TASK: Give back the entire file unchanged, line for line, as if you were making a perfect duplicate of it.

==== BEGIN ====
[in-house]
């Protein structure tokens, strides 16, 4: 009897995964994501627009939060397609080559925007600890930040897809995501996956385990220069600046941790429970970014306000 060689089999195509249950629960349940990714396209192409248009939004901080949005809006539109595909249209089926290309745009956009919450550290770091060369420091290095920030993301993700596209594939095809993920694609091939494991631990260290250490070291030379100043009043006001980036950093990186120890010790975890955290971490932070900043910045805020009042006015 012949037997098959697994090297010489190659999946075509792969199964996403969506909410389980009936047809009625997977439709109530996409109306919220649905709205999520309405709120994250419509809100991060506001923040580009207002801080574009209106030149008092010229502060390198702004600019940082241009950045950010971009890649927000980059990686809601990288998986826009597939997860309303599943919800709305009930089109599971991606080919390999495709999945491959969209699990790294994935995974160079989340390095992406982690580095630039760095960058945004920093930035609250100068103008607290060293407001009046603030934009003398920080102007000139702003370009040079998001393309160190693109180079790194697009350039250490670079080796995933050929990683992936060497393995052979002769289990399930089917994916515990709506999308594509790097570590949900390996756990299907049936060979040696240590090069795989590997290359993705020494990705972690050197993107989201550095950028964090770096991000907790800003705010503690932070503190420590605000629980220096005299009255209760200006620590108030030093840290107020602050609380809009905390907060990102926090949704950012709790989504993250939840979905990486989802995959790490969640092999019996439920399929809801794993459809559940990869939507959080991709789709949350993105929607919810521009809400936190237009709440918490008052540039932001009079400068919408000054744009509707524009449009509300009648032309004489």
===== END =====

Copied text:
[in-house]
């Protein structure tokens, strides 16, 4: 009897995964994501627009939060397609080559925007600890930040897809995501996956385990220069600046941790429970970014306000 060689089999195509249950629960349940990714396209192409248009939004901080949005809006539109595909249209089926290309745009956009919450550290770091060369420091290095920030993301993700596209594939095809993920694609091939494991631990260290250490070291030379100043009043006001980036950093990186120890010790975890955290971490932070900043910045805020009042006015 012949037997098959697994090297010489190659999946075509792969199964996403969506909410389980009936047809009625997977439709109530996409109306919220649905709205999520309405709120994250419509809100991060506001923040580009207002801080574009209106030149008092010229502060390198702004600019940082241009950045950010971009890649927000980059990686809601990288998986826009597939997860309303599943919800709305009930089109599971991606080919390999495709999945491959969209699990790294994935995974160079989340390095992406982690580095630039760095960058945004920093930035609250100068103008607290060293407001009046603030934009003398920080102007000139702003370009040079998001393309160190693109180079790194697009350039250490670079080796995933050929990683992936060497393995052979002769289990399930089917994916515990709506999308594509790097570590949900390996756990299907049936060979040696240590090069795989590997290359993705020494990705972690050197993107989201550095950028964090770096991000907790800003705010503690932070503190420590605000629980220096005299009255209760200006620590108030030093840290107020602050609380809009905390907060990102926090949704950012709790989504993250939840979905990486989802995959790490969640092999019996439920399929809801794993459809559940990869939507959080991709789709949350993105929607919810521009809400936190237009709440918490008052540039932001009079400068919408000054744009509707524009449009509300009648032309004489």